The following year the kids sign up for Band. They’re responsible for daily practice on their chosen instrument, as well as a Winter and Spring concert. No marching. No fundraising.
Piece of cake. Read the rest of this entry »
Decades after learning it, I still apply one particular piece of my high school curriculum every day. I apply it without a second thought. It has yet to fail me. When I realize it has worked once again, I think four letters… I P D E.
I learned the lesson of IPDE from a teacher who was a legend in my high school. He took his job seriously, but was probably better known for his propensity for falling asleep. Falling asleep at the drop of a hat might be considered a handicap for a driver’s education teacher.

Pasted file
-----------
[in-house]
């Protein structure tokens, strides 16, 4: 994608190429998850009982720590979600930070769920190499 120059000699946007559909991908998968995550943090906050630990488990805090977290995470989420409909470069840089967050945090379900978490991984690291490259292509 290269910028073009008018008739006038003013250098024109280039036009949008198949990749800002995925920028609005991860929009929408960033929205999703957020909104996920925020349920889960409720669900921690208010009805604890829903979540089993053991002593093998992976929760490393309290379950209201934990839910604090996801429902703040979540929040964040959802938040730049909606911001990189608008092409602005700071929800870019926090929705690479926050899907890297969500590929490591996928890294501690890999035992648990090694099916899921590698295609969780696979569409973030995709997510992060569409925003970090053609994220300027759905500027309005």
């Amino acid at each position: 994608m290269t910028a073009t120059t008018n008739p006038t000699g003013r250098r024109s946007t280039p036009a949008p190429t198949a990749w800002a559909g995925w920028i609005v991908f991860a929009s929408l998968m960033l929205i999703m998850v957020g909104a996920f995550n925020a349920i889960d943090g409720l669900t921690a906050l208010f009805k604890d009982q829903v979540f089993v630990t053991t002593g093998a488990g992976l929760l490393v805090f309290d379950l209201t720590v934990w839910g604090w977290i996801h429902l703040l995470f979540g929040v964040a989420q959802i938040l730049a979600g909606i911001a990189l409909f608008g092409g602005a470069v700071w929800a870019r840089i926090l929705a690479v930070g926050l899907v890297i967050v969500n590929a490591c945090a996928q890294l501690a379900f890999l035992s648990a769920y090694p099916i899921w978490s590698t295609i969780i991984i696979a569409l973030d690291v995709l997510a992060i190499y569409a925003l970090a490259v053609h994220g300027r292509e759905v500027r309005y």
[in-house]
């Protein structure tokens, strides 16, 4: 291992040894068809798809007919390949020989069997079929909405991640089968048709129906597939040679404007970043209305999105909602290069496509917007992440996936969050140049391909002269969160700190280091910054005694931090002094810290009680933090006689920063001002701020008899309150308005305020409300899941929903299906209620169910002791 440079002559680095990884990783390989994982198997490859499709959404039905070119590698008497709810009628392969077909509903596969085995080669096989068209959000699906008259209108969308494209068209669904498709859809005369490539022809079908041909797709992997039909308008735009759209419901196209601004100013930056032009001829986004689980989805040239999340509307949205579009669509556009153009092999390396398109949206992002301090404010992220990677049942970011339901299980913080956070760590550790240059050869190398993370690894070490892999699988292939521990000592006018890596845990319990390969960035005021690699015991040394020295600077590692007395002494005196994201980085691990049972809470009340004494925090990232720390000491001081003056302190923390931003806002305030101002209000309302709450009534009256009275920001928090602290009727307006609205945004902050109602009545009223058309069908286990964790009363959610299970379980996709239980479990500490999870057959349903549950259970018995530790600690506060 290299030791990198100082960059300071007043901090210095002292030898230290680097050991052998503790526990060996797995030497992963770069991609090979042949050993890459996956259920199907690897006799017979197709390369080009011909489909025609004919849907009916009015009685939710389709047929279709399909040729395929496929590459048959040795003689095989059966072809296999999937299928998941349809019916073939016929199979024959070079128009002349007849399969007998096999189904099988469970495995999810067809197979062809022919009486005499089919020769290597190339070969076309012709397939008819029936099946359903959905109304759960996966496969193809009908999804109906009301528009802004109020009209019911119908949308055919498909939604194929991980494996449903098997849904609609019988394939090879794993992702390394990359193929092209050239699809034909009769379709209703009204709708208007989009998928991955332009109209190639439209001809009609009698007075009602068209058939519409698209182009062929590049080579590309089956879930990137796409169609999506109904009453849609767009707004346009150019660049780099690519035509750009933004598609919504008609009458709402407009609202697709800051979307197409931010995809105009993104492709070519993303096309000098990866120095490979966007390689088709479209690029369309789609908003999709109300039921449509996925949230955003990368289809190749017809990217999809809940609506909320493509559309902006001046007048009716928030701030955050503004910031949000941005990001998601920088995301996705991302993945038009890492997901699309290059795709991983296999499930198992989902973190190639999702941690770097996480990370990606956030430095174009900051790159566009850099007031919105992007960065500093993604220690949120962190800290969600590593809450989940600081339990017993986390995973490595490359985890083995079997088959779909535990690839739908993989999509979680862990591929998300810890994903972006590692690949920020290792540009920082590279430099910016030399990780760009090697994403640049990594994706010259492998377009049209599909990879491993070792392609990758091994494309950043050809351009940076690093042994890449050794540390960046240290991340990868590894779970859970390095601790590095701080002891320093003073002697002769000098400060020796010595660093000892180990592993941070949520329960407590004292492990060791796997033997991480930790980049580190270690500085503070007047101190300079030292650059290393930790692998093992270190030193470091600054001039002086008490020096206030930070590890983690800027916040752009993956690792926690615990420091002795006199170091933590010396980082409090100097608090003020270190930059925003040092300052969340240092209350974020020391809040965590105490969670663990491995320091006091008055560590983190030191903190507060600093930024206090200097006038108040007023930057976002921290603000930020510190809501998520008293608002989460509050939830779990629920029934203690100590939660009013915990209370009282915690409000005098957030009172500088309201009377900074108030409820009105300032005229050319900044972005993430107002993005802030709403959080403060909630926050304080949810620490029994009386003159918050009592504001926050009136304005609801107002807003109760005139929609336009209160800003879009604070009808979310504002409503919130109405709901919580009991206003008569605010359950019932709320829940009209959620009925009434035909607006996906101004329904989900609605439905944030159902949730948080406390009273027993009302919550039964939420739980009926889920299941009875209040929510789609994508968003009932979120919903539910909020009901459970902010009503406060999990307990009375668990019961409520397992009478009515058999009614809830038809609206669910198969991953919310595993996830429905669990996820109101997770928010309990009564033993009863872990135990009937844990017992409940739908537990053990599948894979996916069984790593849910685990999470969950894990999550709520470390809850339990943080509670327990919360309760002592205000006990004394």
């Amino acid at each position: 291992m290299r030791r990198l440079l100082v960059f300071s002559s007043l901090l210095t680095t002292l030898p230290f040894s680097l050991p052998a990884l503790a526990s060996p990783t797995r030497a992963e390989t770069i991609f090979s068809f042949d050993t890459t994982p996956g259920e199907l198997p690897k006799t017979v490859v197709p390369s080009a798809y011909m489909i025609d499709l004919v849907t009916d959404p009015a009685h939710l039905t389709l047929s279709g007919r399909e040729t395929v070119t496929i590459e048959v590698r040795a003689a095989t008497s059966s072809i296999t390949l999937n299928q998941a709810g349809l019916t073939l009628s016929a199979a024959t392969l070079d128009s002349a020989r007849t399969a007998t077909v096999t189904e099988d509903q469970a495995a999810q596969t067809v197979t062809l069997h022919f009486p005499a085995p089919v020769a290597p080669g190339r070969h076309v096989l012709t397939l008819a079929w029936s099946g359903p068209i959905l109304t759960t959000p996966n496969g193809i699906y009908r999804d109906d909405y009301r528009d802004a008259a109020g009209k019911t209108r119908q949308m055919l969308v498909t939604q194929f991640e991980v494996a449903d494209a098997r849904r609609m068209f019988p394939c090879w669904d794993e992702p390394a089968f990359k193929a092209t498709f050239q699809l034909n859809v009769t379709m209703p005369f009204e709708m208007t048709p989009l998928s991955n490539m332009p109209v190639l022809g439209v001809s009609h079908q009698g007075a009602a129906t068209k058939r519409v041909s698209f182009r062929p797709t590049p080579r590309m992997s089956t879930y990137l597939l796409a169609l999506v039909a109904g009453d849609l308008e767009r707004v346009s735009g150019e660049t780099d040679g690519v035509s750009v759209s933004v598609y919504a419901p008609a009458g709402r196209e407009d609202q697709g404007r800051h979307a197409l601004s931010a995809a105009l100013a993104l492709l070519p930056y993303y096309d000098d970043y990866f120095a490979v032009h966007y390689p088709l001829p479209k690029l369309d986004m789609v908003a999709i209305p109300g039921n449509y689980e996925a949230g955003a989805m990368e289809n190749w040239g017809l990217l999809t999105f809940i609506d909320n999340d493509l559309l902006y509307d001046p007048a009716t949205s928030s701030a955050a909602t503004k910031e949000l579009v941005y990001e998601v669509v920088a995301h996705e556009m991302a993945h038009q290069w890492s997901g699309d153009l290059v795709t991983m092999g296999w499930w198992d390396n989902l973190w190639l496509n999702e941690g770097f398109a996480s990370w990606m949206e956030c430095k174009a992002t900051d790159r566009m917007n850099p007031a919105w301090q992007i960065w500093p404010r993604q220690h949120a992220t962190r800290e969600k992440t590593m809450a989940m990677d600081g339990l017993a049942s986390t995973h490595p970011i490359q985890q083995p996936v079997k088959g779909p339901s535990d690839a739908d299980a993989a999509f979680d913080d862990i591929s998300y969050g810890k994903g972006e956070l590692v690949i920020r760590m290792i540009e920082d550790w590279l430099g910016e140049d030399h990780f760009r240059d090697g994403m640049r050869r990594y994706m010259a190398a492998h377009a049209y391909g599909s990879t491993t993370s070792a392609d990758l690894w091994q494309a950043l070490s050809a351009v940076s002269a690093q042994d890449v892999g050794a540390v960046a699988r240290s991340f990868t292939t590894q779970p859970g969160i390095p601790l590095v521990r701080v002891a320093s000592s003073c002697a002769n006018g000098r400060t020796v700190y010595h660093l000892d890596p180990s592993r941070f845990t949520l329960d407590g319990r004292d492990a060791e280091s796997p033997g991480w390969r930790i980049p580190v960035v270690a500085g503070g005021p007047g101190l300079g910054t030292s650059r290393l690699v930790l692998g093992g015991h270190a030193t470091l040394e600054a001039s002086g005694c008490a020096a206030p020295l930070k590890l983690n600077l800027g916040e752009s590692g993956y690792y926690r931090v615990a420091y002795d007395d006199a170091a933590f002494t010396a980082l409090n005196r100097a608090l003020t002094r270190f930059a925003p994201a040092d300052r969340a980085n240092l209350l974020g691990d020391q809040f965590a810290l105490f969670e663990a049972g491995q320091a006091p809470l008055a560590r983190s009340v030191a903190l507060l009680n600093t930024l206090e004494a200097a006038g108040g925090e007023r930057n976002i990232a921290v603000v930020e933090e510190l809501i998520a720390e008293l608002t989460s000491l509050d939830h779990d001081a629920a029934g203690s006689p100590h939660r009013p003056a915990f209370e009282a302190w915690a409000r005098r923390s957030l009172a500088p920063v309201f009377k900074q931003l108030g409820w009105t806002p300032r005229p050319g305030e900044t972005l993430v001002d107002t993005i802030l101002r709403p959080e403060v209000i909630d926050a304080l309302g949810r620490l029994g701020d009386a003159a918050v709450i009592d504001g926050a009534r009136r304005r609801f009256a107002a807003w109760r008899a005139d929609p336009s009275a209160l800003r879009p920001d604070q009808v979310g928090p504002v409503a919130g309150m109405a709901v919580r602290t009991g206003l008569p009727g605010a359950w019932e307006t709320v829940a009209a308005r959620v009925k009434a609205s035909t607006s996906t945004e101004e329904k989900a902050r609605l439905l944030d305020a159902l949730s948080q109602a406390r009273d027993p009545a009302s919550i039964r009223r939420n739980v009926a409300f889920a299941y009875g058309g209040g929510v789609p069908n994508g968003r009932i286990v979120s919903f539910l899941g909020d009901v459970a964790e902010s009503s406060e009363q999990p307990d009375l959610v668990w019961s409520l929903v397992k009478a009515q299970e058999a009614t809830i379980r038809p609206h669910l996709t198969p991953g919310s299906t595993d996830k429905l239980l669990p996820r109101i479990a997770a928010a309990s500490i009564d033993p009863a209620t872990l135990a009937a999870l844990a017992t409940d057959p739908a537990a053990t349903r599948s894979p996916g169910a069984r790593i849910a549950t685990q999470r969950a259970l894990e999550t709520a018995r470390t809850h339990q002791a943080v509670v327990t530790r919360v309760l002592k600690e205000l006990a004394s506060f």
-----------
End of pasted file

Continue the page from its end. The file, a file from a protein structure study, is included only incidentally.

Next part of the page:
Sleepy Wasn’t Just A Disney Character
There were two drivers ed teachers at my high school. One, it was said, married a former student as soon as she turned 18. My teacher, the narcoleptic one, was a middle-aged man, who presumably married within his age group. He did not seem to have an issue staying awake while presenting a lesson in front of the class. His problem cropped up in two places – when the lights were out in the classroom for a film and when he was in the passenger seat of a car. Read the rest of this entry »
This is the last of a three post series that starts here.
I was off to a dreadful start with my Italian teacher. The spectacular plan I concocted in Junior High started withering in the first weeks of High School.
A Moment Of Fairness, If You Please